As populations become more urbanised there is generally less access to wild nature. Opportunities to interact with nature may all to often be limited to gardens, window boxes, balconies or urban parks. But, we need to have regular interaction with nature.

Recent research shows children’s exposure to ‘nature’ is essential for physical and emotional development. And, in order to care about the environment, and how sustainably resources are produced, people need to experience nature regularly in order to develop an affinity with it. It is this, in turn that leads to environmental awareness.  As people have less access to nature in urban settings, there are two options available: either take people to nature or bring nature into the cities. For us, the only sensible option is to bring wild, native nature, to the cities.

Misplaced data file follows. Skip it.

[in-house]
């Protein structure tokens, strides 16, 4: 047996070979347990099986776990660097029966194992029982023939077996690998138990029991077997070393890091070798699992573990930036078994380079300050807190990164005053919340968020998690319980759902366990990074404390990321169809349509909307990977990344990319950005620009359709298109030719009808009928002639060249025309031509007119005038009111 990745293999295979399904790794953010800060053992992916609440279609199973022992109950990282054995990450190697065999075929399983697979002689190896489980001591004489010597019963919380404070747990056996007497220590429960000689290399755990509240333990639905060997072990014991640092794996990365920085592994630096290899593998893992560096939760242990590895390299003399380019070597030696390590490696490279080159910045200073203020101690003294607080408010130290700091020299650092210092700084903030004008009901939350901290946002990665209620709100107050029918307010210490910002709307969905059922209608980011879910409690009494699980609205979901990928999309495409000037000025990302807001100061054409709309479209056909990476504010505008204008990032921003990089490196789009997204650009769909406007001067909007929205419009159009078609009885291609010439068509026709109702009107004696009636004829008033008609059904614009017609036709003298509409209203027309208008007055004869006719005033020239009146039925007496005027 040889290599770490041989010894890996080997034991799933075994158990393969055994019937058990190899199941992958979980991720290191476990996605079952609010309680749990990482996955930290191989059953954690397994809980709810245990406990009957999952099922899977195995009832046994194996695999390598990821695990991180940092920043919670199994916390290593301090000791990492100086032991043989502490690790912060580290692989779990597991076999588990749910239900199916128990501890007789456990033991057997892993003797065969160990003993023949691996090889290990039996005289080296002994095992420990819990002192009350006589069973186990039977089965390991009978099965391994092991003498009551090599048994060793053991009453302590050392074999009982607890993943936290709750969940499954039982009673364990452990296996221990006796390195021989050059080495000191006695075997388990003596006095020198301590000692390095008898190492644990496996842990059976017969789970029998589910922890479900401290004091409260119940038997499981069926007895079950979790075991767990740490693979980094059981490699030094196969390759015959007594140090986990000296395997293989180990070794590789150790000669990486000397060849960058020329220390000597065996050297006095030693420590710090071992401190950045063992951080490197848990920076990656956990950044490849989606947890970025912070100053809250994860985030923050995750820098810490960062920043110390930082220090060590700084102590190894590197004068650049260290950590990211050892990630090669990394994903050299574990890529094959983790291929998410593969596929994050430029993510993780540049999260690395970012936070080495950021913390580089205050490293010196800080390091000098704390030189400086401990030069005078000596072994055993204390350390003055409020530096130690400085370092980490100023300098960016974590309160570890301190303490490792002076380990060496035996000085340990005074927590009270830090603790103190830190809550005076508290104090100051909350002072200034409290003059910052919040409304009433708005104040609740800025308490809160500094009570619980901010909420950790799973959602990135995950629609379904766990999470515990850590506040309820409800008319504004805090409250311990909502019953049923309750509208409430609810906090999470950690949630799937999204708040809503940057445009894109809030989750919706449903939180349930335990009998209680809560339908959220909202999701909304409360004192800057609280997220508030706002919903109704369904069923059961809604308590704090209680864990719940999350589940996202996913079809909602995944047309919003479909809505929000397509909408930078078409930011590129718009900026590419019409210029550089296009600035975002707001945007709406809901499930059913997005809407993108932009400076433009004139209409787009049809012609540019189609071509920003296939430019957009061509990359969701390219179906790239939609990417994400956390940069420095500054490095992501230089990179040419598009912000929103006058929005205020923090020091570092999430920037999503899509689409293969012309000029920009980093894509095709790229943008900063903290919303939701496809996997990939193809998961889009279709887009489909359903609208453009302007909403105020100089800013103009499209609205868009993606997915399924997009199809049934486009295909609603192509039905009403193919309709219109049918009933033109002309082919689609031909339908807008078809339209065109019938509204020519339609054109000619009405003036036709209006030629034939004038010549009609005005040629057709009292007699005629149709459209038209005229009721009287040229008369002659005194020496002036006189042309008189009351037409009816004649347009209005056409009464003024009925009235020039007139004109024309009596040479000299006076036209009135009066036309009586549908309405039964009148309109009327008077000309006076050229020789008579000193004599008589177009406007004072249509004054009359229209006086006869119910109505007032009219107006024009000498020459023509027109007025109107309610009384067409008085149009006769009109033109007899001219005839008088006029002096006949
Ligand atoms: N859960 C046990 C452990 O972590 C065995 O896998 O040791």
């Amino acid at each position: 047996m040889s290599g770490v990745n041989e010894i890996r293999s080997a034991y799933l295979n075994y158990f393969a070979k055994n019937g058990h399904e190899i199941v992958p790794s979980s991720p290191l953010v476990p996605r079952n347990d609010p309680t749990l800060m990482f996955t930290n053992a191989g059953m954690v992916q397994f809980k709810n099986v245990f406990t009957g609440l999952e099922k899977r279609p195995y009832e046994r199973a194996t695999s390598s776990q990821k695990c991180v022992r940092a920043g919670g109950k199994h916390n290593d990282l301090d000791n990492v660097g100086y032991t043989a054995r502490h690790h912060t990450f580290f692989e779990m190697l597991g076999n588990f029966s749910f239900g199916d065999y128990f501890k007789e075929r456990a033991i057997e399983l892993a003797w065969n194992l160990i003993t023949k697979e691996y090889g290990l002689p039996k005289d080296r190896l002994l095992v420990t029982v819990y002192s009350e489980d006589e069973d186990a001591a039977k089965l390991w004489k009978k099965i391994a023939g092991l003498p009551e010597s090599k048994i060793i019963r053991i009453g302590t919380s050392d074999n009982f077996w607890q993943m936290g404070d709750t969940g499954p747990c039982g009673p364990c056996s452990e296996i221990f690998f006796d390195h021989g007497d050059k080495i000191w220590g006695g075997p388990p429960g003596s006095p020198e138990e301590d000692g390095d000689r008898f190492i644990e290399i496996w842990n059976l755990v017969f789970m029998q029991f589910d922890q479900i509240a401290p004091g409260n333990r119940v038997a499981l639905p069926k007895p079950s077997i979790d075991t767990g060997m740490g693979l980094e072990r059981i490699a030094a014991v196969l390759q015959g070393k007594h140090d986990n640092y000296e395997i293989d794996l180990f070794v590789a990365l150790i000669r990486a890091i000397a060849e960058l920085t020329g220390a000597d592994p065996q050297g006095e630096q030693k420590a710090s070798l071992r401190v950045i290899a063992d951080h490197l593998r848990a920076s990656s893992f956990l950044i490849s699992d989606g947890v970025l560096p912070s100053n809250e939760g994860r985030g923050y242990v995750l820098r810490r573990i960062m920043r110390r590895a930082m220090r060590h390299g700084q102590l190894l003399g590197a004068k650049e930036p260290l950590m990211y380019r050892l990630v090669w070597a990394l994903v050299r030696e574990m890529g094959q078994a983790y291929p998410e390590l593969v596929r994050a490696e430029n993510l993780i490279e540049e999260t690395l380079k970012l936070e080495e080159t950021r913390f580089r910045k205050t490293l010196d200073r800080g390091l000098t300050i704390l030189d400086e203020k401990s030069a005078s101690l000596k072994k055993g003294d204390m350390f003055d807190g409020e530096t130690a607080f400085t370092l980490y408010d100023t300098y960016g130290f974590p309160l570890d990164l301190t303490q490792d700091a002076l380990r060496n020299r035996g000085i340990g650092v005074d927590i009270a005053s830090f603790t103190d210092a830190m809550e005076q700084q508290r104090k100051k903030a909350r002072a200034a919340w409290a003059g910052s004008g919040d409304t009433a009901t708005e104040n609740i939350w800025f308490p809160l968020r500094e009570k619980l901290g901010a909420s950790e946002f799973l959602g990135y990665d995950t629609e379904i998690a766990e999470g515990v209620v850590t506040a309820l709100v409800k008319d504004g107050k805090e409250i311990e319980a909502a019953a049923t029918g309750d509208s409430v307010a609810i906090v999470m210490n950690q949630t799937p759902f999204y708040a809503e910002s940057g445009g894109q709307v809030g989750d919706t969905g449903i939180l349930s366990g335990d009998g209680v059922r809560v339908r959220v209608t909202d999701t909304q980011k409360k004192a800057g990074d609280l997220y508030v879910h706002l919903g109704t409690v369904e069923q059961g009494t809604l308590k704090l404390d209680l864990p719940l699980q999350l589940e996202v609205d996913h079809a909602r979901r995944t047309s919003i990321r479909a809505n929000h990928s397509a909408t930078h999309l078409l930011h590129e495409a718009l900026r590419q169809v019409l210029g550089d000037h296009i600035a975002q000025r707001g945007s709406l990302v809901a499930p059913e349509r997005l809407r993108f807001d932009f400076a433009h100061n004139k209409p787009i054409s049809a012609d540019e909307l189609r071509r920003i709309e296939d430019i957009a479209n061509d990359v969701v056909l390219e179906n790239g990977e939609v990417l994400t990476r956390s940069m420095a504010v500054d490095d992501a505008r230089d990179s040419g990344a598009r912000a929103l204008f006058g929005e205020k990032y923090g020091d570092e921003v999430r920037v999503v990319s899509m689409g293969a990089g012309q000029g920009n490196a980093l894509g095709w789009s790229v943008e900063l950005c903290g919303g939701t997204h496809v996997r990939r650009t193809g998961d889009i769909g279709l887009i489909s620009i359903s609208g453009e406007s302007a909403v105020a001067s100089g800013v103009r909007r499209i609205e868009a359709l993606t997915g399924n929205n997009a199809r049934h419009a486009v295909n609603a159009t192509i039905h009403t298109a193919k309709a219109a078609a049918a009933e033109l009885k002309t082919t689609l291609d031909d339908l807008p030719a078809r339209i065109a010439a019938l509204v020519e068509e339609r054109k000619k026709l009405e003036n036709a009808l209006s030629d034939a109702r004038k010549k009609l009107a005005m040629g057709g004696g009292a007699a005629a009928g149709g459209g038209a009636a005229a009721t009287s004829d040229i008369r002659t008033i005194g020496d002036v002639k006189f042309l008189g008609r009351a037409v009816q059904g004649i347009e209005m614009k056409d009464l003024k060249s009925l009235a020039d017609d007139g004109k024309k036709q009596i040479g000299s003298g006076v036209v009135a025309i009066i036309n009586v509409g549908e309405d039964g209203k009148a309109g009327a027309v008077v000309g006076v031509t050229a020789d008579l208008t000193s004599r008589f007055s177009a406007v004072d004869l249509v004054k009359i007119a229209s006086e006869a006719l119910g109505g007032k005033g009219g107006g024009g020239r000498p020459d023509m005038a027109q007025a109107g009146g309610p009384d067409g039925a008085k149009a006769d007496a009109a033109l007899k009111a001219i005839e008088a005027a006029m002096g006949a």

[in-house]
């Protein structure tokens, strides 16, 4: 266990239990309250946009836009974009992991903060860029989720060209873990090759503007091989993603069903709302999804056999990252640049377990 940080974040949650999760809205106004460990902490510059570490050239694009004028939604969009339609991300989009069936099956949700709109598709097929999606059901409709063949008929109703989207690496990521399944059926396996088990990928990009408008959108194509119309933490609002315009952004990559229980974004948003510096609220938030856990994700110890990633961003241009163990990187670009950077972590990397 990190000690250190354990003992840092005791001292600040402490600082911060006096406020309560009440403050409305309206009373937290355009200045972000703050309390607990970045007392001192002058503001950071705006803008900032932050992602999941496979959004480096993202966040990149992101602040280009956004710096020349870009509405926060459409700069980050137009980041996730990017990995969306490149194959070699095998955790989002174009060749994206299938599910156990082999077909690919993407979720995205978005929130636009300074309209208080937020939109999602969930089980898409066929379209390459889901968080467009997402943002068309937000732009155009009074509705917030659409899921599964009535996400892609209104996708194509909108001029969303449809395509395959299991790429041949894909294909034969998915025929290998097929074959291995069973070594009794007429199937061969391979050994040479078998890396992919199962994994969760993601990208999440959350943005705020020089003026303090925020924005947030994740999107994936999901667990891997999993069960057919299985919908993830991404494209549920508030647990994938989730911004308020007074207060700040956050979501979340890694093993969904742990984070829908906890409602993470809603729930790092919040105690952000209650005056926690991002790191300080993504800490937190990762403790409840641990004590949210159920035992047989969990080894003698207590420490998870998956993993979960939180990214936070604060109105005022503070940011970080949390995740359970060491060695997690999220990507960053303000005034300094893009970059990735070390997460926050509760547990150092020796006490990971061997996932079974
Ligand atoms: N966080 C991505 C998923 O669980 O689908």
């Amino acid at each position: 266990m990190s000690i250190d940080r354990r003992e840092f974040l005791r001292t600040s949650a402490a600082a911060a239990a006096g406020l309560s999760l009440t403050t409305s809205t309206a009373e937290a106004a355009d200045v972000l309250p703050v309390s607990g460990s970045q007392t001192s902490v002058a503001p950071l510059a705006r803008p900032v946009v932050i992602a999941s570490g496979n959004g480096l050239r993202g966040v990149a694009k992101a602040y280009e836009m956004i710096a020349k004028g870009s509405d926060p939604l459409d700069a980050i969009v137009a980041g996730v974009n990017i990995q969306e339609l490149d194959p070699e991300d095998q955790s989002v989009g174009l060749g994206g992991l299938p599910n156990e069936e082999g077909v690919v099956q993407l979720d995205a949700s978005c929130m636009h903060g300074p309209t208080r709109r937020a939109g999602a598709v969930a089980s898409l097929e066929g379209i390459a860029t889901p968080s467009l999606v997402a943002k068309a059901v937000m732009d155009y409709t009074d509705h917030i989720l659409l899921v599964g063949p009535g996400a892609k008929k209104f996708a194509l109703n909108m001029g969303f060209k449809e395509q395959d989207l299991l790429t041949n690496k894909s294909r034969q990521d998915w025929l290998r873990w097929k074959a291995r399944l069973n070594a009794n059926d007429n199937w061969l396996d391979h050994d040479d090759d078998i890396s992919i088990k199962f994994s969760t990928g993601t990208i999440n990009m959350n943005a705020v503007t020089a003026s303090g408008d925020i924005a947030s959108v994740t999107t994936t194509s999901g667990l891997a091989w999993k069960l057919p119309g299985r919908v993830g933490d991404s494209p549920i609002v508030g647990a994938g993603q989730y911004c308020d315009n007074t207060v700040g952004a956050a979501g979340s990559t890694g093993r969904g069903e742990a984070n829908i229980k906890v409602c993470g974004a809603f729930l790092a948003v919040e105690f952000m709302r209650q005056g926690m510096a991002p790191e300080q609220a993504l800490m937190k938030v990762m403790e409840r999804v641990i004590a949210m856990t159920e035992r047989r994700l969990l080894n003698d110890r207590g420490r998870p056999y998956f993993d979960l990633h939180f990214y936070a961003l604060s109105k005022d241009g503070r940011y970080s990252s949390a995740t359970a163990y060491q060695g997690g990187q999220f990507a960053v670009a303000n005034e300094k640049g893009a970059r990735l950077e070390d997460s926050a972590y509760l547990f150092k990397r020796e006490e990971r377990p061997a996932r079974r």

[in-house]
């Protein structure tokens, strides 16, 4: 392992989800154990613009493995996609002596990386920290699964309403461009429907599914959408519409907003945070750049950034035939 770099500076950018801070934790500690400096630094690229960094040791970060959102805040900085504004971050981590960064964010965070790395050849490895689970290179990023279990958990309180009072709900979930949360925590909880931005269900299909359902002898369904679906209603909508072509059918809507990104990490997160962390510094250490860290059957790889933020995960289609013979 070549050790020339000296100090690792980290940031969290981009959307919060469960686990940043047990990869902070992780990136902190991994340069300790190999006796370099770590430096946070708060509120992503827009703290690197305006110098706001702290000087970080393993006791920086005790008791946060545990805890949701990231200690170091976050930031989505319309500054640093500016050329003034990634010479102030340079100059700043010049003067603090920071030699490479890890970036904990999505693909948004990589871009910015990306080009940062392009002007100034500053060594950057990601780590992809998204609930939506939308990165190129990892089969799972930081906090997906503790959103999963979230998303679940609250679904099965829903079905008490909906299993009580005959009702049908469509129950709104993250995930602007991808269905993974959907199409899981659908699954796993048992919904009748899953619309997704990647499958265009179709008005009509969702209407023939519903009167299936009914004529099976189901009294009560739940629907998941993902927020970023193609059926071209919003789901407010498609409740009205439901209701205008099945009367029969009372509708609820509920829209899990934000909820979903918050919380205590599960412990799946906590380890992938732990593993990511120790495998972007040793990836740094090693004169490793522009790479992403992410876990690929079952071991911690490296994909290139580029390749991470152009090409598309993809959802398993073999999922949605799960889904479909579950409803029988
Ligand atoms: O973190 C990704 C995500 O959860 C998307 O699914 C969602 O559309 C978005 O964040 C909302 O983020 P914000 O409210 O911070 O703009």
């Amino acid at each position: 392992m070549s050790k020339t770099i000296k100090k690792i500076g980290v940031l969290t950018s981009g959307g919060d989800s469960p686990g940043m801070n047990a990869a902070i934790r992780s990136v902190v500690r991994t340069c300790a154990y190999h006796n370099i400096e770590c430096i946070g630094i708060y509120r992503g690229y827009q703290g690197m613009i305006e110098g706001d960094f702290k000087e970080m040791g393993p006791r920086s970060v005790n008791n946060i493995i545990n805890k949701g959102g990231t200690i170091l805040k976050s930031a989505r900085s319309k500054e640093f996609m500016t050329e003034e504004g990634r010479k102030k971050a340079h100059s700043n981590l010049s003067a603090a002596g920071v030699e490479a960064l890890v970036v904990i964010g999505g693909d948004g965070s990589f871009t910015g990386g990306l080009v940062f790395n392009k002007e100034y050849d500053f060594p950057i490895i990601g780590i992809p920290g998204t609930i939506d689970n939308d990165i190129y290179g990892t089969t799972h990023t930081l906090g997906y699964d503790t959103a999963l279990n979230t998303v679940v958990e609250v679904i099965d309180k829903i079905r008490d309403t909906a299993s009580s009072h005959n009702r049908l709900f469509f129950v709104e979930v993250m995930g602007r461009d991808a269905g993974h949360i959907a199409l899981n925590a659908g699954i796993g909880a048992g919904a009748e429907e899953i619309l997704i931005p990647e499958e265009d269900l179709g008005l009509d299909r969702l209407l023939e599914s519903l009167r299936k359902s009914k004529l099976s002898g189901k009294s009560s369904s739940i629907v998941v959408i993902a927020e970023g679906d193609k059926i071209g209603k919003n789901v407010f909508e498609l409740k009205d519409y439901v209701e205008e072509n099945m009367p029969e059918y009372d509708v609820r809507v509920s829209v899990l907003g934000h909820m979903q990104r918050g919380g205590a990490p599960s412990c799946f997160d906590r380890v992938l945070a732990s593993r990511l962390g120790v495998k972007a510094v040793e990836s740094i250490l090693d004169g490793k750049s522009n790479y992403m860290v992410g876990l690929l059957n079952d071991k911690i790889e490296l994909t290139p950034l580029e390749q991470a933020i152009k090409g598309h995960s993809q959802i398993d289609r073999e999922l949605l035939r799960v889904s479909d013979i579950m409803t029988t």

Bringing and integrating nature within cities creates sustainable and livable urban environments, and can help create the sustainable behaviors we need in order to reverse the negative impacts seen on ecosystems outside of cities. We need to begin by creating complex city spaces that embrace nature and wildness. Cities should have designated areas with space for wildflowers, food production and natural play. And of course, cities don’t exist in isolation; they are connected to wider ecosystems. By promoting quality green space within cities, biodiversity can be protected and enhanced and brought closer to people.  Within cities, land such as railway edges and road verges connect green spaces, creating corridors between them and enhancing their value to plants and wildlife.  Promoting natural vegetation can also have other useful consequences. For example, strengthening resistance to floods and droughts, and acting as reserves for pollinating insects like bees, which are so important for food production.